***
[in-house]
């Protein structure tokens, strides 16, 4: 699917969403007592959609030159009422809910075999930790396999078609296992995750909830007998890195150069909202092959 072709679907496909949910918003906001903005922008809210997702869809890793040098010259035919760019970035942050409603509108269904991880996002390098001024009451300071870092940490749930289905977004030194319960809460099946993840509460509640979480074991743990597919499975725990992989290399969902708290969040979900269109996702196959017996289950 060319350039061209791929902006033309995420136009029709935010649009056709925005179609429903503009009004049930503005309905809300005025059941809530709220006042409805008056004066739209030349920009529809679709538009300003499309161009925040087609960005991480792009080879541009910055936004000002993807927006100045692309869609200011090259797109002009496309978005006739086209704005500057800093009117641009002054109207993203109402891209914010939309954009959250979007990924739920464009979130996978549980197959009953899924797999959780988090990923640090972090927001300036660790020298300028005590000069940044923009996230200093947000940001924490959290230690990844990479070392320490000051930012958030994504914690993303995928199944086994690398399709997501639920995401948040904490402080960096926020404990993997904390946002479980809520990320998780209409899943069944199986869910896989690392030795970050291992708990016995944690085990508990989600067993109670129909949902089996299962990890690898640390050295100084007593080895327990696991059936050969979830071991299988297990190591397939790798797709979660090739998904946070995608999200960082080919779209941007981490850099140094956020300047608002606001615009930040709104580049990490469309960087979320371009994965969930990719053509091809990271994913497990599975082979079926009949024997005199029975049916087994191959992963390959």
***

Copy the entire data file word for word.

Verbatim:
[in-house]
């Protein structure tokens, strides 16, 4: 699917969403007592959609030159009422809910075999930790396999078609296992995750909830007998890195150069909202092959 072709679907496909949910918003906001903005922008809210997702869809890793040098010259035919760019970035942050409603509108269904991880996002390098001024009451300071870092940490749930289905977004030194319960809460099946993840509460509640979480074991743990597919499975725990992989290399969902708290969040979900269109996702196959017996289950 060319350039061209791929902006033309995420136009029709935010649009056709925005179609429903503009009004049930503005309905809300005025059941809530709220006042409805008056004066739209030349920009529809679709538009300003499309161009925040087609960005991480792009080879541009910055936004000002993807927006100045692309869609200011090259797109002009496309978005006739086209704005500057800093009117641009002054109207993203109402891209914010939309954009959250979007990924739920464009979130996978549980197959009953899924797999959780988090990923640090972090927001300036660790020298300028005590000069940044923009996230200093947000940001924490959290230690990844990479070392320490000051930012958030994504914690993303995928199944086994690398399709997501639920995401948040904490402080960096926020404990993997904390946002479980809520990320998780209409899943069944199986869910896989690392030795970050291992708990016995944690085990508990989600067993109670129909949902089996299962990890690898640390050295100084007593080895327990696991059936050969979830071991299988297990190591397939790798797709979660090739998904946070995608999200960082080919779209941007981490850099140094956020300047608002606001615009930040709104580049990490469309960087979320371009994965969930990719053509091809990271994913497990599975082979079926009949024997005199029975049916087994191959992963390959």